21/02/2012 06:00 GMT | Updated 21/02/2012 06:04 GMT

Titanic Lunch Menu Expected To Make £100,000 At Auction

A menu for the last lunch served on board the stricken Titanic is expected to fetch up to £100,000 when it goes under the hammer.

A menu, dated April 14 1912, shows the luxury food offered up to first-class passengers on the last day on board the ship.

Over several courses, and with 40 options on offer, the cream of Edwardian society were served a choice of such dishes as eggs Argenteuil, consomme fermier, chicken a la Maryland, galantine of chicken or grilled mutton chops.

The menu was on the table of first-class passenger Dr Washington Dodge, a prominent banker from San Francisco, who was travelling to America with his wife, Ruth, and son, Washington Junior.

Dodge slipped the menu into her handbag before carrying on with her day - unaware of what was to come.

Dodge and her son survived the tragedy after being ushered on to a lifeboat and the menu, which had remained in her bag, has stayed with the family ever since.

The sale is being held by Henry Aldridge & Son - the world's leading auctioneers of Titanic memorabilia - to commemorate the 100th anniversary of the completion of the Royal Mail Steamer Titanic on March 31.

"The sale will be 100 years to the day after Titanic was finished at Harland and Wolff," spokesman Andrew Aldridge said.

"The star of the auction is one of the rarest items of Titanic memorabilia to be sold in recent years.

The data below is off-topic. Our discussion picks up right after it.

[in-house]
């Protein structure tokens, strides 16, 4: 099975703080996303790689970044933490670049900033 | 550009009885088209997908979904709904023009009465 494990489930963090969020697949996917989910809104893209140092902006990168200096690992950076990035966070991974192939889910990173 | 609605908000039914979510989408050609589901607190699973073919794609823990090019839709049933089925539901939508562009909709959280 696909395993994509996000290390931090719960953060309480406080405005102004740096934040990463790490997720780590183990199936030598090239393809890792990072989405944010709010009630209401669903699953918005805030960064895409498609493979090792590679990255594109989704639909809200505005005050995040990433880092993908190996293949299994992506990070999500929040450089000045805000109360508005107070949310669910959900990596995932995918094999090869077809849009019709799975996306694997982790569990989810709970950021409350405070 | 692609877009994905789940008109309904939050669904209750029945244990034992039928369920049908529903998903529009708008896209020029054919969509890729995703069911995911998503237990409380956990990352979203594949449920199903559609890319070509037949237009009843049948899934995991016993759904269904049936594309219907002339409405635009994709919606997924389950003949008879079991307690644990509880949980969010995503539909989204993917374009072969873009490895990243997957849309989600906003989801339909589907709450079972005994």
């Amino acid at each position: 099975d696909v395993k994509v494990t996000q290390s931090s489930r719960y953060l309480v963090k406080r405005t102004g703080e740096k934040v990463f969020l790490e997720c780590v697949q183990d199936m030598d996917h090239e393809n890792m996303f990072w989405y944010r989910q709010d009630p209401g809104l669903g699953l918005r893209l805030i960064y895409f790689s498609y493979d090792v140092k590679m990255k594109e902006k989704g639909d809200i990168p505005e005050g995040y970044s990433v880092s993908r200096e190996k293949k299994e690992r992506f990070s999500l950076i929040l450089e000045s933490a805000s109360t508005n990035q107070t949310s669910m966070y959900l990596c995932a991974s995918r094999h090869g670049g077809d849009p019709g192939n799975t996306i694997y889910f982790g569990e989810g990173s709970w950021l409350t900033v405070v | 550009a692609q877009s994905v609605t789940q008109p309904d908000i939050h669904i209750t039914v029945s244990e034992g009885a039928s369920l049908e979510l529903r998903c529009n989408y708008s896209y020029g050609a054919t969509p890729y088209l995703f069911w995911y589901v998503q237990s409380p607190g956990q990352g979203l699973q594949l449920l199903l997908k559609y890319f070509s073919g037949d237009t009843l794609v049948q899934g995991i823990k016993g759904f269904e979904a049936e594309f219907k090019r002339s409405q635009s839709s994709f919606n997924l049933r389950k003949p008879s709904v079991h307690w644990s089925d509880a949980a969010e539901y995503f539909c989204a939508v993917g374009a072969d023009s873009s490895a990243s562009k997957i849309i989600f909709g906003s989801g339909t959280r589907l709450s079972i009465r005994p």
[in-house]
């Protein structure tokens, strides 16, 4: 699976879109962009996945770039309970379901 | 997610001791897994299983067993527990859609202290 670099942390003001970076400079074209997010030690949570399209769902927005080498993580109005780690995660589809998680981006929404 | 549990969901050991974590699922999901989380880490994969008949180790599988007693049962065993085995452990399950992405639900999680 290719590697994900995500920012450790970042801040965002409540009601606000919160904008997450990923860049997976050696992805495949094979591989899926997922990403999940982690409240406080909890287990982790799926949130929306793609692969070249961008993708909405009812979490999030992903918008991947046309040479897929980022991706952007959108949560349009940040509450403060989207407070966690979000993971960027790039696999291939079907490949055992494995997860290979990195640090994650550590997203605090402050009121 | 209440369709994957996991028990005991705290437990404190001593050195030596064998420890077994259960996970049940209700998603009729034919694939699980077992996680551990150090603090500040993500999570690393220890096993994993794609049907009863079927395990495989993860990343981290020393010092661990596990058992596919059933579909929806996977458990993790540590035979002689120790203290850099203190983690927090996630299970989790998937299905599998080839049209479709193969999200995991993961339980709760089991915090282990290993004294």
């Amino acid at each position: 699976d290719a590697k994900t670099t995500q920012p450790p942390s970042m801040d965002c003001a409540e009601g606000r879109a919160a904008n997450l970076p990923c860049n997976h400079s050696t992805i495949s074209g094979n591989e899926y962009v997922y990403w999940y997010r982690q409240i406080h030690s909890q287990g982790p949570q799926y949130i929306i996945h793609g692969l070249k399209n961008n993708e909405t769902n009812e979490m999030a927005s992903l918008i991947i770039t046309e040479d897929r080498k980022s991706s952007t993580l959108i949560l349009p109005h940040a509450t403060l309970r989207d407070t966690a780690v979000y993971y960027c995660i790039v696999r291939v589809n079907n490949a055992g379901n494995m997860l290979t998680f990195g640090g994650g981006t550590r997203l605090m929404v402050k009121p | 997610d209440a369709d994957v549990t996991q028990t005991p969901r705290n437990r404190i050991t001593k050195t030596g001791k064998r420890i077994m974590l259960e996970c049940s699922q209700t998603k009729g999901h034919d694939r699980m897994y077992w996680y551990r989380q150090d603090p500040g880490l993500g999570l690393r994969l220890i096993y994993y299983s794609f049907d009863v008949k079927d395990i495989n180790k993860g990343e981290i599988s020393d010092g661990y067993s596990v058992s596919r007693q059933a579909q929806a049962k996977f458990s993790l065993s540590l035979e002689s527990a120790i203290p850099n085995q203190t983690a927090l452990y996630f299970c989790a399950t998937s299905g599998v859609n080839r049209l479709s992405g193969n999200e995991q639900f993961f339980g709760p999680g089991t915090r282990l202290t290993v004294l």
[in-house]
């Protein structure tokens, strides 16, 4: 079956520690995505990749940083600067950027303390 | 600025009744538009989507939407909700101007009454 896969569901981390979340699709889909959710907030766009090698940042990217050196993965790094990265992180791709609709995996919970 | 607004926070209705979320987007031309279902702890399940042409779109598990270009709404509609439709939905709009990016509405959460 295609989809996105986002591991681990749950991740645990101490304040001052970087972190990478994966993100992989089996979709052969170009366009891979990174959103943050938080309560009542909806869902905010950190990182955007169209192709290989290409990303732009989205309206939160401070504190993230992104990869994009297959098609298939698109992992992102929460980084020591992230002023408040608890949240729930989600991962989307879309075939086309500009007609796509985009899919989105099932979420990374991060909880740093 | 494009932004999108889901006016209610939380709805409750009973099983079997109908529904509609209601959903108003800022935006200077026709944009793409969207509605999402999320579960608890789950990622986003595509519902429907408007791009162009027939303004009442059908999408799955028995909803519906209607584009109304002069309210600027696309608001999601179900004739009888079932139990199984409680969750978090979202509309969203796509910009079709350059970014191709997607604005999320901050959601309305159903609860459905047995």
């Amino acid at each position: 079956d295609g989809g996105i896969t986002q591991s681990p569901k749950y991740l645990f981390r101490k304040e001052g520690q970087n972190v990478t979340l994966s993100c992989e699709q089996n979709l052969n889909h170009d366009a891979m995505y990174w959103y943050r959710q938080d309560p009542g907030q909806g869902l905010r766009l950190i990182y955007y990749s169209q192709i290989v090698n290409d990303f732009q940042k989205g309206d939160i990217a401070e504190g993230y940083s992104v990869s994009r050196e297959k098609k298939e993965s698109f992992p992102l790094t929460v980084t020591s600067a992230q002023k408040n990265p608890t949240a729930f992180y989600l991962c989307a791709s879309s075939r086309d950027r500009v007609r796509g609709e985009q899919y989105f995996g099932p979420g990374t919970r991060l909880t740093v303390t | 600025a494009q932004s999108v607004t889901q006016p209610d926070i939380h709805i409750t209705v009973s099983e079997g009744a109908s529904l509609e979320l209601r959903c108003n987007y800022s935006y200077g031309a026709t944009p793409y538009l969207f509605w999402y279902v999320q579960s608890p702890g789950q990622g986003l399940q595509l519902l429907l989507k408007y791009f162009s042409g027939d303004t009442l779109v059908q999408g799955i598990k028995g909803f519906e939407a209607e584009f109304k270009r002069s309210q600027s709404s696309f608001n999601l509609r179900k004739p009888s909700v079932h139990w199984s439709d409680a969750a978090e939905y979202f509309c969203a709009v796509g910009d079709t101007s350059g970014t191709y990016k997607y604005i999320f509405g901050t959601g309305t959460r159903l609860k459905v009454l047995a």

"Any menu from the Titanic is highly prized but collectors will be offered the opportunity of a lifetime when a first-class menu from the last lunch ever held on board the Titanic goes under the auctioneer's hammer.

"The menu carries the all-important date of April 14 and gives the reader a fascinating insight into the culinary life of Titanic's elite passengers.

"This remarkable relic from one of the most infamous nights of the 20th century carries a pre-sale estimate of £60,000 to £100,000."

RMS Titanic left Belfast on April 2 1912 - the start of a journey which ended in tragedy in the cold North Atlantic on April 14 with the loss of more than 1,500 lives.

Dr Dodge was saved from the sinking vessel by steward Frederick Dent Ray, who had served the family on a previous crossing and pushed him on to the 13th lifeboat, full of children, saying he needed his help in caring for the youngsters.

"Shortly after arriving in New York aboard the rescue ship Carpathia, Dr Dodge was interviewed and gave his account of the last hours of the ship," Mr Aldridge said.

Dr Dodge said in interview: "The passengers were constantly being assured that there was no danger, but that as a matter of extra precaution the women and children should be placed in the lifeboats.

"Everything was still quiet and orderly when I placed Mrs Dodge and the boy in the fourth or fifth boat.

"I did what I could to help in keeping order, as after the sixth or seventh boat was launched the excitement began.

"Some of the passengers fought with such desperation to get into the lifeboats that the officers shot them, and their bodies fell into the ocean.

"I have learned since that 12 of the steerage passengers were shot altogether, one officer shooting down six.

"The first-cabin men and women behaved with great heroism."

Dodge is said to have added: "I will never forget the awful scene of the great steamer as we drew away."

The auction will take place at Henry Aldridge & Son's saleroom in Devizes, Wiltshire.